Have you ever waited in front of your booth while the machine processes your card wondering, how are banks actually making money? I mean besides the small fees you pay per month (mostly for business accounts) there isn’t much that your bank is charging you. Well, to answer your curiosity, the banks don’t need to.
Firstly, banks make money through banking fees. Account maintenance, overdraft, excessive withdrawal fees, ATM fees – are just to name a few.
Banks also make a huge sum of money through other interests. Student loans, home loans and so many other types of loans are provided by all banks. And the amount of money they generate through them is humongous. So, they can afford to pay for your little conveniences in the hope that you’ll also use their loan services at some point if they can get you habituated to spending using your card.
The third biggest way banks make money is through interchange fees. Sure, banks don’t charge you when you swipe your card at a store. But, they do charge the seller for every transaction.
If you're really unlucky, there are those seller who actually charge the customer directly for paying via credit/ debit card in their shops- avoid those. Always check to make sure there are no extra charges to using your card).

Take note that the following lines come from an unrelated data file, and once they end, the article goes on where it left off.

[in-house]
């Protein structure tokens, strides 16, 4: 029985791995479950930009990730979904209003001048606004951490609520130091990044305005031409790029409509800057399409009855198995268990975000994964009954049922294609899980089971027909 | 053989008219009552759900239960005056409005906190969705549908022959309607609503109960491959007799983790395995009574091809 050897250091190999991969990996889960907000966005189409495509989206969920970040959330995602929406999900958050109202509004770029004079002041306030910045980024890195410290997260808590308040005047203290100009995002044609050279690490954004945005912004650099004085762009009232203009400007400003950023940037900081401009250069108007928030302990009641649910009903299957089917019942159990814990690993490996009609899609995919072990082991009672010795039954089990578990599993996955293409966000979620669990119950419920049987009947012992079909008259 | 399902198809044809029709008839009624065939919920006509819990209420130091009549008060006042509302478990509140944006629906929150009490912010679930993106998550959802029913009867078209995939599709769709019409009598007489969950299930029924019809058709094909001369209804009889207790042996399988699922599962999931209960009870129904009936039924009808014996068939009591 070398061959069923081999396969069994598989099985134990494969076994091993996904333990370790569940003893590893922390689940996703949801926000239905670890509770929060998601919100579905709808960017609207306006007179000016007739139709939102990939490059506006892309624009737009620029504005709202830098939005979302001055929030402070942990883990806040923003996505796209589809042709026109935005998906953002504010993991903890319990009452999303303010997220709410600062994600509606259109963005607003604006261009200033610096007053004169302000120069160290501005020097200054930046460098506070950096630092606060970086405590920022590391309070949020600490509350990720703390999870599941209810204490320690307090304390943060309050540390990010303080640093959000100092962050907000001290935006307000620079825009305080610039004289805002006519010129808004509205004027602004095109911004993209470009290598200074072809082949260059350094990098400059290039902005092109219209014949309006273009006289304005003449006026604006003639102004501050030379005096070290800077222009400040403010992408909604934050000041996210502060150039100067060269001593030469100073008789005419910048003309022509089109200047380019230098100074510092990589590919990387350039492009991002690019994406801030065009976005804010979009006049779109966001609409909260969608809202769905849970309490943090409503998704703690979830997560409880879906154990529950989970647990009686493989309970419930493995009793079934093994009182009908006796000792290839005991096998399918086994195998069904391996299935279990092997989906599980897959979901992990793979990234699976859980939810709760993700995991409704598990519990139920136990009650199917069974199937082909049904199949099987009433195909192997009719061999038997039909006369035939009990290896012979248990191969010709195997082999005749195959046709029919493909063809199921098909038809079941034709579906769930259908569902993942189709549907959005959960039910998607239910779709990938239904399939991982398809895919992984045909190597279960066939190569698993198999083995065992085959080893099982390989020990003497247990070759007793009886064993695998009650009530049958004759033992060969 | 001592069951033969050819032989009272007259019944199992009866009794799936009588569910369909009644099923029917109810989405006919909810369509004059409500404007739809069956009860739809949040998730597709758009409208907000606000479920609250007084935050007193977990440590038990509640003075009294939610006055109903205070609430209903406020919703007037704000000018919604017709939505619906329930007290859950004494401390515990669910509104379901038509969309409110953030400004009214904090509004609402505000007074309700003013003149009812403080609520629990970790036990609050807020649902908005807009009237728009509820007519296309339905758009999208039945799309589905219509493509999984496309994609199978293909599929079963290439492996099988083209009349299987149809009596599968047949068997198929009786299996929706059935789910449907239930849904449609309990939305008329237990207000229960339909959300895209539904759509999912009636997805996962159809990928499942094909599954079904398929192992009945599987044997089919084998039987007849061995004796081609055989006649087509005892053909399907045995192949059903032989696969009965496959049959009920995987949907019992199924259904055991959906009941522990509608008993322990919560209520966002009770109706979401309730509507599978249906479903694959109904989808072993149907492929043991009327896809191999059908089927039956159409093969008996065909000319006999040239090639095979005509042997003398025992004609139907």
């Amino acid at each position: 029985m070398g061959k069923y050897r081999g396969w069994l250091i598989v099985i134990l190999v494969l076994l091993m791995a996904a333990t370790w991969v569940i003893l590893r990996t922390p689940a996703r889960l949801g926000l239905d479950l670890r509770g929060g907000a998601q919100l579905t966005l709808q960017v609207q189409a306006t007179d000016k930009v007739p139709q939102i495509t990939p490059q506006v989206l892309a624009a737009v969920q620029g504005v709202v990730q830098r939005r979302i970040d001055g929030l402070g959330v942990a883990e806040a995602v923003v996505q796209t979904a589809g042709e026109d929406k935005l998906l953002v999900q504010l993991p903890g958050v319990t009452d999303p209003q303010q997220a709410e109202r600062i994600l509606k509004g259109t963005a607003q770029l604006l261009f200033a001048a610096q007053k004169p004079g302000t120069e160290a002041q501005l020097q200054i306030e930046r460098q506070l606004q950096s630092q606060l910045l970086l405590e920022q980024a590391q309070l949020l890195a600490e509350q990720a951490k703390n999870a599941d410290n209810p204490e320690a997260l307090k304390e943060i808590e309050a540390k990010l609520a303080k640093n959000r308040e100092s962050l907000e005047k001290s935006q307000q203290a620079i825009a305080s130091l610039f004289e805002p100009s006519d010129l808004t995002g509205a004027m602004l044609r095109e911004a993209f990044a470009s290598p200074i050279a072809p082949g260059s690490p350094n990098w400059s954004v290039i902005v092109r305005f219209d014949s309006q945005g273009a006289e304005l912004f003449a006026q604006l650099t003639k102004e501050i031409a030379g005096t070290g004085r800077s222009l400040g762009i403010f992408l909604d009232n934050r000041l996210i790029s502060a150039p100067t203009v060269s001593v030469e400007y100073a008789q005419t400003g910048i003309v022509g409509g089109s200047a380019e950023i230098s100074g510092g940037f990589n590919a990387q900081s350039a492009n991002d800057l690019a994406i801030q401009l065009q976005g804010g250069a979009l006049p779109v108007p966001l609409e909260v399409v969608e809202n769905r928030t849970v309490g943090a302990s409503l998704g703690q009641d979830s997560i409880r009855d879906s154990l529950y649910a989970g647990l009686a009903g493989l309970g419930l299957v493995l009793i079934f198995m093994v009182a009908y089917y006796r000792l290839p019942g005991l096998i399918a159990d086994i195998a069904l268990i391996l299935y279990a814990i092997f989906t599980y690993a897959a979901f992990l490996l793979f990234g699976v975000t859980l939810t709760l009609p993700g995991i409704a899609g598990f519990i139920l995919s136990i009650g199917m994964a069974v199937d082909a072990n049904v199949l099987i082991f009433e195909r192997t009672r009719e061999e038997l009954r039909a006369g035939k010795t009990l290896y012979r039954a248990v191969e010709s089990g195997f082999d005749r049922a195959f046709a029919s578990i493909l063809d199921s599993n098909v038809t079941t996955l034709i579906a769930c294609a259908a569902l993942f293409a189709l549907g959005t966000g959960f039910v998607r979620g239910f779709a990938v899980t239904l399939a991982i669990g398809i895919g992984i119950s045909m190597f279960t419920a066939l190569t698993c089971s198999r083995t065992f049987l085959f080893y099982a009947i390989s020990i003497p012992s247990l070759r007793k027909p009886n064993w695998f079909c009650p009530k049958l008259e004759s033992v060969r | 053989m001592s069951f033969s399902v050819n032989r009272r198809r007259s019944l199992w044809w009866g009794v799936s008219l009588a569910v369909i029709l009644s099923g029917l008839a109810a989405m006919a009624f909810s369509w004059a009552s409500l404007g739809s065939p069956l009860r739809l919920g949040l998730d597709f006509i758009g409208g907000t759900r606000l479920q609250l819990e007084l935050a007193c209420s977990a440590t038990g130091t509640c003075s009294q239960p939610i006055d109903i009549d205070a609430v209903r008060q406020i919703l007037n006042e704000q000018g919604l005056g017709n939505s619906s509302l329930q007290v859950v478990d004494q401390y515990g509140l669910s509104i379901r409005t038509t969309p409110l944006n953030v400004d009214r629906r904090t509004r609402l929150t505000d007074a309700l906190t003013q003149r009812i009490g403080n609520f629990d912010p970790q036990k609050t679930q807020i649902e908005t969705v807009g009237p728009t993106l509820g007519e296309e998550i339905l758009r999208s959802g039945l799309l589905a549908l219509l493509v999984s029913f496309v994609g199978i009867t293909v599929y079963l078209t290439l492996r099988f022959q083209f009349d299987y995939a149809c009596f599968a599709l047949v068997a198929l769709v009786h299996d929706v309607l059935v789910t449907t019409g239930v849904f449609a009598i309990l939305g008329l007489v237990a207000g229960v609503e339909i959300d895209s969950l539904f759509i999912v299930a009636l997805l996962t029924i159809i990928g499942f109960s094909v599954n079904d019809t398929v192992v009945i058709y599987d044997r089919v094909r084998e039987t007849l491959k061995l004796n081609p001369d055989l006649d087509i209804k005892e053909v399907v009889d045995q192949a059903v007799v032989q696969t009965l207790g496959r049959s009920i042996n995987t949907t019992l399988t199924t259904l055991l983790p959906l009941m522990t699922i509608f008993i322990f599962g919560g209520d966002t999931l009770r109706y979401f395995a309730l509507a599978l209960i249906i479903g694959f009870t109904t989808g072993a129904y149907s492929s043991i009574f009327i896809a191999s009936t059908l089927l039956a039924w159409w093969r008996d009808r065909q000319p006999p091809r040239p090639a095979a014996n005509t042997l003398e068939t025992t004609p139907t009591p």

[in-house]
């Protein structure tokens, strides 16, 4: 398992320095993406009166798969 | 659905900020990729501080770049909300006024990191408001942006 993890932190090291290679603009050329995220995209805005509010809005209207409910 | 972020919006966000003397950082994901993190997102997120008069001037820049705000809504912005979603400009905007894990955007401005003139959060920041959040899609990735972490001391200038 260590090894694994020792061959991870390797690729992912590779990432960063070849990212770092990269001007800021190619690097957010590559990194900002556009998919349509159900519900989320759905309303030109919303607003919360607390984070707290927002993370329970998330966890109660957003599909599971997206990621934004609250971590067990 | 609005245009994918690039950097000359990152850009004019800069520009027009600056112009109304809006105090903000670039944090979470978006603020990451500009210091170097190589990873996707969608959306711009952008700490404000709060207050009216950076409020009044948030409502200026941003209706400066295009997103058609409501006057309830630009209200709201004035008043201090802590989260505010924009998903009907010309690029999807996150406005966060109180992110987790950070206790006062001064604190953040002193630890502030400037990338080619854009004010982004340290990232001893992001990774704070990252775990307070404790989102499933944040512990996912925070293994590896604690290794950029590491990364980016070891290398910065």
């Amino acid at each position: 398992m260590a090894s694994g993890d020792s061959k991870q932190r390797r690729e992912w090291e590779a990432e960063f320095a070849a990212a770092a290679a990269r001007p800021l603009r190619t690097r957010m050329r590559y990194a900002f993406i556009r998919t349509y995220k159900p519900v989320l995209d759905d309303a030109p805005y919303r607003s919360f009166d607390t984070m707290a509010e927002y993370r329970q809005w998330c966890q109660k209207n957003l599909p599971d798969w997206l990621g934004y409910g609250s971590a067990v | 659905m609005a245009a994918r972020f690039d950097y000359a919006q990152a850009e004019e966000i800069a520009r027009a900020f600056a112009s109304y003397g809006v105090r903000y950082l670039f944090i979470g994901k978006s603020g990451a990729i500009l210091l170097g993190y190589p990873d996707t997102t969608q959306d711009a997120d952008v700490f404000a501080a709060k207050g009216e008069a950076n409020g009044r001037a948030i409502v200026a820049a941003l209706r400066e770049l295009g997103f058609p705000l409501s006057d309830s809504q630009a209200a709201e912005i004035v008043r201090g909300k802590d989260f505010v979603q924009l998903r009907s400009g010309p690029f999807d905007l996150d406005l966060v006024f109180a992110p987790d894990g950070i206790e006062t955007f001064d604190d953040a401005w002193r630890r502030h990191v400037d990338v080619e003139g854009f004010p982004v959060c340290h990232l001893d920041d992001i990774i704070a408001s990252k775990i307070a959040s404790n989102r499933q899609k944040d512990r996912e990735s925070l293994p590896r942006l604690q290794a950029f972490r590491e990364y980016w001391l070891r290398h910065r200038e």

How To Manage Money As A Student?
When you're at college, you're in a wonderful position to learn how to handle your money and develop habits that will help you achieve financial success. You can try to better understand your habits to have a clearer picture of your spending and saving patterns. This will allow you to save money. You can then work toward larger goals, such as paying off student loan debt, travelling, and saving money
Of course, the primary goal of college should be to obtain a high-quality education. But it also gives a fantastic opportunity to acquire the money management skills you'll require for a solid financial foundation in the future. So, you need to start making wise decisions now. Here are some tips that can help students manage their money better.
Fix A Budget
As a university student, it's vital to learn how money works, by learning how to budget and create financial solvency. After a full day of lectures, examinations, and other commitments, the notion of creating a budget may seem daunting. But it's actually rather simple to accomplish.
In terms of personal money, a college budget may be a very good step for you. Your monthly income and spending patterns are revealed when you set a budget and track them. A tight budget doesn't mean you can't have fun, but it does mean that your enjoyment won't interfere with your ability to pay the bills.
Note Your Expenses